After a long day negotiating some treaty on a distant world or a near brush with death in the form of a Romulan warbird on the neutral zone border, our favorite captain will order up a tea from the nearby replicator and it zips into existence before our eyes without a second to pause for astonishment. Many people will wonder when our 3D printers will be fixing our tea (and don’t forget the cup) and fabricating our cars and flying iron man suits. These are great dreams as “imagineered” by our greatest sci-fi screenwriters and novelists. However, the realities of modern 3D printing are amazing us in many different ways that, while not as dramatic on screen, have incredible merit and exciting socio-economic and scientific potential.
As you have probably heard,
3D printers are here, and they are awesome. But what a lot of people don’t realize is exactly what goes into the whole thing. As many advances and wonderful things you can do with these excellent modern tools, there are still a lot of things they can’t quite do yet.
I don’t want to sound blasphemous to all the Makerbot-ers out there and those who even went so far as to build a rep-rap or a cupcake cnc or any other early FDM clone, or even more advanced powder printers or ceramics printers. But i’m sure any of them who has built a lot of printers will be quick to temper their enthusiasm with the sober reality that we are far from the star trek Replicator style machines who instantly create anything we desire from any innumerable materials.
Concepts on the fringe like the recent articles about “4D printing” with materials that change shape under certain conditions like being soaked in water are pushing the boundaries. Many new materials are emerging in the metal sintering world, and also in the plastics and composites world. There are printers that can make cell structures mixed with scaffolding material. There are even conductive materials that can be printed with insulating materials and there’s printers that can achieve full color prints with various materials–even paper has been used as a 3D printing material.
The technology has been exploding in the past several years as patents long held are expiring and new startup companies find more affordable and innovative ways to make the next big thing in the field of hobby and consumer printing.
Another thing that’s just as important–if not more important– than the printers is the scanning and CAD tools. Scan based CAD design has become a fixture and is the new way engineers are designing and modeling. Instead of a blank screen and a vernier caliper, an engineer can take a scan of an object, model it, change it, and prototype it in mere hours. This potential has great world-changing power. I have found myself with new superpowers of design and the amazing ability to make anything I can conjure up.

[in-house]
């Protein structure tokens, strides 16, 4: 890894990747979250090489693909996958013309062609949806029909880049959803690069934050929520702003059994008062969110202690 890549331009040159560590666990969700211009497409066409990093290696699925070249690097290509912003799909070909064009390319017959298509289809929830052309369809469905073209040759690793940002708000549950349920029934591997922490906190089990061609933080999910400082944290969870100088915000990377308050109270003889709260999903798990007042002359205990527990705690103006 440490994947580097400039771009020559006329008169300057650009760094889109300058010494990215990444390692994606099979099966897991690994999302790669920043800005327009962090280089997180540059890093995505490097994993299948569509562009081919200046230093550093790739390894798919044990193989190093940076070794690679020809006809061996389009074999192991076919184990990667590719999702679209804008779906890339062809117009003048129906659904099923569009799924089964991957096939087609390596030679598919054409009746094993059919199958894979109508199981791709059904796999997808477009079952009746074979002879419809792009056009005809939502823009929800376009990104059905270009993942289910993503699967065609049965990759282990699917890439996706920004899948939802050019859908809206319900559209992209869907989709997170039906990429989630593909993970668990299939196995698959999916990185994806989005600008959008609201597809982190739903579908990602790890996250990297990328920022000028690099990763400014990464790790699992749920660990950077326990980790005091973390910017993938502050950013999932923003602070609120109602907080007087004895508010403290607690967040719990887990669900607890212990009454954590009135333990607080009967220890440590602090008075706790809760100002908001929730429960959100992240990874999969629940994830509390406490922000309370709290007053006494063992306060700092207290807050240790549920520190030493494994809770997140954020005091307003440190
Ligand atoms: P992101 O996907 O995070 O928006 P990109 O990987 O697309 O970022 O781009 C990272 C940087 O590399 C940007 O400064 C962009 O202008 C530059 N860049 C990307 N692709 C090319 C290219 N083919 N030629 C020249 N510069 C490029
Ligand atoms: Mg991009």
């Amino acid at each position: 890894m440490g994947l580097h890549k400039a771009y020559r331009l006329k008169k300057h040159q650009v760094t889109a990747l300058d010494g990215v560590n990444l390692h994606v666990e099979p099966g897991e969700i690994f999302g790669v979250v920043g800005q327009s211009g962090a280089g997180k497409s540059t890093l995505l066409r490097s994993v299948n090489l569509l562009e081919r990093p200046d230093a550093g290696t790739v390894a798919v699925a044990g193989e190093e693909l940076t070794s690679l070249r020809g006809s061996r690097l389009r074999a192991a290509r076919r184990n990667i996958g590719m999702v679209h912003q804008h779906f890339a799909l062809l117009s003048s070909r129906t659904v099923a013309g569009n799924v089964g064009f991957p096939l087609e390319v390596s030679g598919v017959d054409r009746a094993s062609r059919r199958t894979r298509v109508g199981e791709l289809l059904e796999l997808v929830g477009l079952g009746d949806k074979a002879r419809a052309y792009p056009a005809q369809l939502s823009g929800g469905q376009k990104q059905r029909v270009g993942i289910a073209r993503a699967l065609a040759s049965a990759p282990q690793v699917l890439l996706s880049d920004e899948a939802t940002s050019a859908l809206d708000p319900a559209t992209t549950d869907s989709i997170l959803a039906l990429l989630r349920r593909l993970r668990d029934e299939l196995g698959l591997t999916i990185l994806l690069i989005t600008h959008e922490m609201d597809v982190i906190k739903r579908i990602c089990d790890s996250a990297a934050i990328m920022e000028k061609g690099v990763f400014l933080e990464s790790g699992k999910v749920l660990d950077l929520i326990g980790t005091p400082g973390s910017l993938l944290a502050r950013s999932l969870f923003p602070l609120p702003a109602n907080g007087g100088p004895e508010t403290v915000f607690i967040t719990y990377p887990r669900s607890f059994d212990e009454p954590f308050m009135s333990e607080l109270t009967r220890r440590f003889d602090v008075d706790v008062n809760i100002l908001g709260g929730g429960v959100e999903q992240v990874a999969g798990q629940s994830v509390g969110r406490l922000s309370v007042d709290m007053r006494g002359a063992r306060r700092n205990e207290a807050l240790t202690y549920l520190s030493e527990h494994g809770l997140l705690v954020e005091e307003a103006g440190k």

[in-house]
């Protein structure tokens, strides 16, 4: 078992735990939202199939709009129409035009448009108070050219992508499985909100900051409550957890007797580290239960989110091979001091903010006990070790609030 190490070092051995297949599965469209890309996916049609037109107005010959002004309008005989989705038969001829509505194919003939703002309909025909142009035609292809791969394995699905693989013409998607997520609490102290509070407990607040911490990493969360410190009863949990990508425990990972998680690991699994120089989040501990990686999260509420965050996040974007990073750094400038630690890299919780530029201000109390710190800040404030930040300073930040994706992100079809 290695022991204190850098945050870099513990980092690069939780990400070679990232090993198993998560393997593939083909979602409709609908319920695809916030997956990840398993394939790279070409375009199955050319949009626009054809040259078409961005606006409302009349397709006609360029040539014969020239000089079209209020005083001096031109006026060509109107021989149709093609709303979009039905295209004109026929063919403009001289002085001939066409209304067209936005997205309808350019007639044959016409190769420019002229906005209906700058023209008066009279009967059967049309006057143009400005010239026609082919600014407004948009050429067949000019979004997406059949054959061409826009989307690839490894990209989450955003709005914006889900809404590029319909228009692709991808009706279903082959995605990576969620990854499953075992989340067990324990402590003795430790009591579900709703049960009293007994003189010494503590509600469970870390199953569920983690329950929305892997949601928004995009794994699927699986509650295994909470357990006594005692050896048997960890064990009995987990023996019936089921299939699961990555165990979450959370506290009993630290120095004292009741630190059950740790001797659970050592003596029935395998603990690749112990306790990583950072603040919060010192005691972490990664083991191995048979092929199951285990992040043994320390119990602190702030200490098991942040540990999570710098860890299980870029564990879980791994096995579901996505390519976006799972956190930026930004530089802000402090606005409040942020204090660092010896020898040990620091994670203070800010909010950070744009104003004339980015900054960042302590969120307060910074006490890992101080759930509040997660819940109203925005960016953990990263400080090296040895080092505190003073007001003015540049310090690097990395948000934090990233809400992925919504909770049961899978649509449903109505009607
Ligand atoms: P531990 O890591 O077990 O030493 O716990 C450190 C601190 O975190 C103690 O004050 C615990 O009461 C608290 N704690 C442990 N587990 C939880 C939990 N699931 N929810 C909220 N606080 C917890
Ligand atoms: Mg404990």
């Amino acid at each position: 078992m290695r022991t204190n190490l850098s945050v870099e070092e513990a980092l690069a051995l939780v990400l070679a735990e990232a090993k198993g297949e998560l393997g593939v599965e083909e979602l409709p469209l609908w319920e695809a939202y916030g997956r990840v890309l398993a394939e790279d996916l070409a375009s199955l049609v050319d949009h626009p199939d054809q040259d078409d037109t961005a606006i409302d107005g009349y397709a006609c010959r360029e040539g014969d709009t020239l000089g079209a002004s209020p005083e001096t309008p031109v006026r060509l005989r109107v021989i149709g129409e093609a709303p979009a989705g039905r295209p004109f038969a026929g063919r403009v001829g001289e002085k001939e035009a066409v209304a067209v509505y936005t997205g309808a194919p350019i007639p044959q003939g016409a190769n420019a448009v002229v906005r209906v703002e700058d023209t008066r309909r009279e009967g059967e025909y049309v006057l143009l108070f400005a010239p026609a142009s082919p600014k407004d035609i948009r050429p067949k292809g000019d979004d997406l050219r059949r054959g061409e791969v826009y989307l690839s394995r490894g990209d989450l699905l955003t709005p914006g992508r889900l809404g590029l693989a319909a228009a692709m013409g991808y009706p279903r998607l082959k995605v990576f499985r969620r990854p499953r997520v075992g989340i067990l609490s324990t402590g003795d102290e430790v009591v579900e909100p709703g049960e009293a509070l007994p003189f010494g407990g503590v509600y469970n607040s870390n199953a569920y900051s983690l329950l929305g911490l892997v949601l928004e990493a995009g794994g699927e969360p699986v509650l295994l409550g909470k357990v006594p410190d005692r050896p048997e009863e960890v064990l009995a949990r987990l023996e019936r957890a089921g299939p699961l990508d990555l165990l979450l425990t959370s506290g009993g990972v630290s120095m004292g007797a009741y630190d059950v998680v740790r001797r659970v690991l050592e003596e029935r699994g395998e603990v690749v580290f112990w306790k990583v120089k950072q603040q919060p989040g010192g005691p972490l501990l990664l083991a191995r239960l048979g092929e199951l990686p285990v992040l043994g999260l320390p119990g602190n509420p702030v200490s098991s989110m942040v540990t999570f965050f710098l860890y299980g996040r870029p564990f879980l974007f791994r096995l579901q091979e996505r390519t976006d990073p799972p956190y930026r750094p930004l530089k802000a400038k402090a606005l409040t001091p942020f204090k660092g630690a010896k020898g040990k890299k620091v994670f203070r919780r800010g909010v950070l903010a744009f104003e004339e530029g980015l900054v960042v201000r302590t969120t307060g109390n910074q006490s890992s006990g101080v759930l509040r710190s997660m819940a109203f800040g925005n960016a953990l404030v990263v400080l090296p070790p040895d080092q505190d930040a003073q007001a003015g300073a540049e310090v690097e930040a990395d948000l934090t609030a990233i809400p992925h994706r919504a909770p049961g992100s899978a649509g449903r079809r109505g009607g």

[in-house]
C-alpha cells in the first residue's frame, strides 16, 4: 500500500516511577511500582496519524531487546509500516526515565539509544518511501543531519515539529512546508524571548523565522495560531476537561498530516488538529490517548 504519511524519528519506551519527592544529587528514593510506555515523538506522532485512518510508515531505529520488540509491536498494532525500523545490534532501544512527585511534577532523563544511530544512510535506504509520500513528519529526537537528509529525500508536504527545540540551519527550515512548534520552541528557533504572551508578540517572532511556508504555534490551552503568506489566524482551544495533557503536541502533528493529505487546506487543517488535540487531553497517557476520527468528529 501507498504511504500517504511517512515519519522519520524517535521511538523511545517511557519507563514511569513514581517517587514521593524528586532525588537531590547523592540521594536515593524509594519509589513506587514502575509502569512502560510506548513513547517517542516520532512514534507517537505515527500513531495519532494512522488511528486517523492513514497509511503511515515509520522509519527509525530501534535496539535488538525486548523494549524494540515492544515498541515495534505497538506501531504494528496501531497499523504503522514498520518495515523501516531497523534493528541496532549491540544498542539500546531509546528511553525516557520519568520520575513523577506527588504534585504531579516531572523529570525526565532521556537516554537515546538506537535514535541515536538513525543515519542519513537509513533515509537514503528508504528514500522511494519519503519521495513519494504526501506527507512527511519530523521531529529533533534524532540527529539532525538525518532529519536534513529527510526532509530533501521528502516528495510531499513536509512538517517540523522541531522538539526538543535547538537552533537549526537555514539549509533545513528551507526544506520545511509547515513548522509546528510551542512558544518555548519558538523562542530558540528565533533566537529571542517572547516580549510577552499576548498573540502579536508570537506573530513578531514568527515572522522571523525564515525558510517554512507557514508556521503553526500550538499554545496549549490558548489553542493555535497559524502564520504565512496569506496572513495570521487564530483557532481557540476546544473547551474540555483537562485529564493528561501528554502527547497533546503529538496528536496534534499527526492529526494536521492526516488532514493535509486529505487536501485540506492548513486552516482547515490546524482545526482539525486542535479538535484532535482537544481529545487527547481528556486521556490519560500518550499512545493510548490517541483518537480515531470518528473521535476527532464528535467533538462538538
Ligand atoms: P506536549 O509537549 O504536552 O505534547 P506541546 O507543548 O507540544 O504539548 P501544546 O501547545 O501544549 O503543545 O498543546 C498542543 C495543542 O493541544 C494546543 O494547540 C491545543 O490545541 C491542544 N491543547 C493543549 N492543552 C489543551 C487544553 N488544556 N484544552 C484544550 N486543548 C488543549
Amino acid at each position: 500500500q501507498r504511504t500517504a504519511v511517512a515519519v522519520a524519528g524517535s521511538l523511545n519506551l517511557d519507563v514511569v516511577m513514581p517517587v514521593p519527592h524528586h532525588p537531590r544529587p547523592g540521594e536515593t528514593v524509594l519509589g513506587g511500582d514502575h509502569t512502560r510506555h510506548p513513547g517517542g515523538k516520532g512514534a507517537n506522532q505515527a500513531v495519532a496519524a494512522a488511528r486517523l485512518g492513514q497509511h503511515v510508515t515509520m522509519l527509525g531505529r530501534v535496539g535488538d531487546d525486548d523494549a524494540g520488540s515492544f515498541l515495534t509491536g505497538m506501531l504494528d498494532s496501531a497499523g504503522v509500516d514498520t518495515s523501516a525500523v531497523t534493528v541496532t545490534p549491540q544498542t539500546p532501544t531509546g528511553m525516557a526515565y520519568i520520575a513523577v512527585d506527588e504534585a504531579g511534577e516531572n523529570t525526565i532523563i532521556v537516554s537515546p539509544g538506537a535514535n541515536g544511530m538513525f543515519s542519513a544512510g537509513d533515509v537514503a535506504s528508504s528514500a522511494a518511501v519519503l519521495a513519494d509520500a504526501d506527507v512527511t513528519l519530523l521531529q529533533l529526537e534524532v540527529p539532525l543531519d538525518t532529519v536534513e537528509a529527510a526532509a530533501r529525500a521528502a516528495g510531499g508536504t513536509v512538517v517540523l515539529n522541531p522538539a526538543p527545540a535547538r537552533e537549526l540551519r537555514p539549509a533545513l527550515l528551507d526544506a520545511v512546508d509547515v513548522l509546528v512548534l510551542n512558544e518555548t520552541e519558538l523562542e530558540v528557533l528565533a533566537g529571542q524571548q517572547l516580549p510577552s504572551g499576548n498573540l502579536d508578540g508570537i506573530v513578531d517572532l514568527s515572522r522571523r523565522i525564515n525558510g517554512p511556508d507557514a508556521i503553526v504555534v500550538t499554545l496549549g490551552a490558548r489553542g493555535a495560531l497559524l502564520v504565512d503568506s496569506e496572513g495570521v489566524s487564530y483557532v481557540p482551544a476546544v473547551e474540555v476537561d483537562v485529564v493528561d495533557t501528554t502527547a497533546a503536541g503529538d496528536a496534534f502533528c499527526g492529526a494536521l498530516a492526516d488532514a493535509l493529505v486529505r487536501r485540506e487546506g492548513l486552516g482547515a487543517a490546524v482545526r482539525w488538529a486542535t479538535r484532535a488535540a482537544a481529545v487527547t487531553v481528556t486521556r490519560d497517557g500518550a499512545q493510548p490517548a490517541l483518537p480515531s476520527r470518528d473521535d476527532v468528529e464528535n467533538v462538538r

Like any means of fabrication, the printers still do have their challenges and drawbacks. Often times the fastest point between idea and prototype still resides within the conventional machine shop. With all the wonderful adjectives associated with 3D printers, lightning fast is not one of them. I should qualify this statement by saying that these methods are faster than tool and die manufacturing but the process as compared to conventional machining and even CNC is still sometimes longer. And it takes just as long to make the second copy and the 10th and the 32nd.
Additionally, the materials can be limiting and very expensive. Although this area is evolving rapidly, the machines that use the most cutting edge in advanced materials still cost an amazing amount and occupy a lot of floor space and cost a good bit to of energy to operate. Some also require special considerations for health and safety as they emit toxic by products (mostly the metal machines). A machine shop, manual or CNC, can use virtually any material, which can even be molded and cast with rubber or fiberglass or even sand molds. These can serve also for prototypes. The cost benefit works best with 3D printing when complexity of the prototype is high and it may be difficult or even impossible to make any other way.
In order to achieve these impossible designs, engineers still have to break decades of habits in terms of how they design things. They need to unhinge from the basics of modeling primitives and traditional cad modeling ideas to more free form or design optimized shapes. Ergonomics, multi physics, and mass customization are concepts that are more center stage than ever before, and these ideas now must be a part of every engineer’s toolbox.
In order that this shift happens, more and more new engineers have to learn how to use CAD in ways we never imagined. Kids in the near future will use mobile devices to scan real objects, modify them, and send them off wirelessly to be made. They won’t have to know as readily the virtues of third angle projection or the art of drafting, although the fundamentals are still important. They will do all of these things strictly in 3D.
There’s a lot of innovation happening and a lot more coming, and the main changes in our world will show new and previously unheard of applications for all of it, but one thing is for certain: it’s going to continue to change our world in real and monumental ways, but not necessarily the ones we think it will today.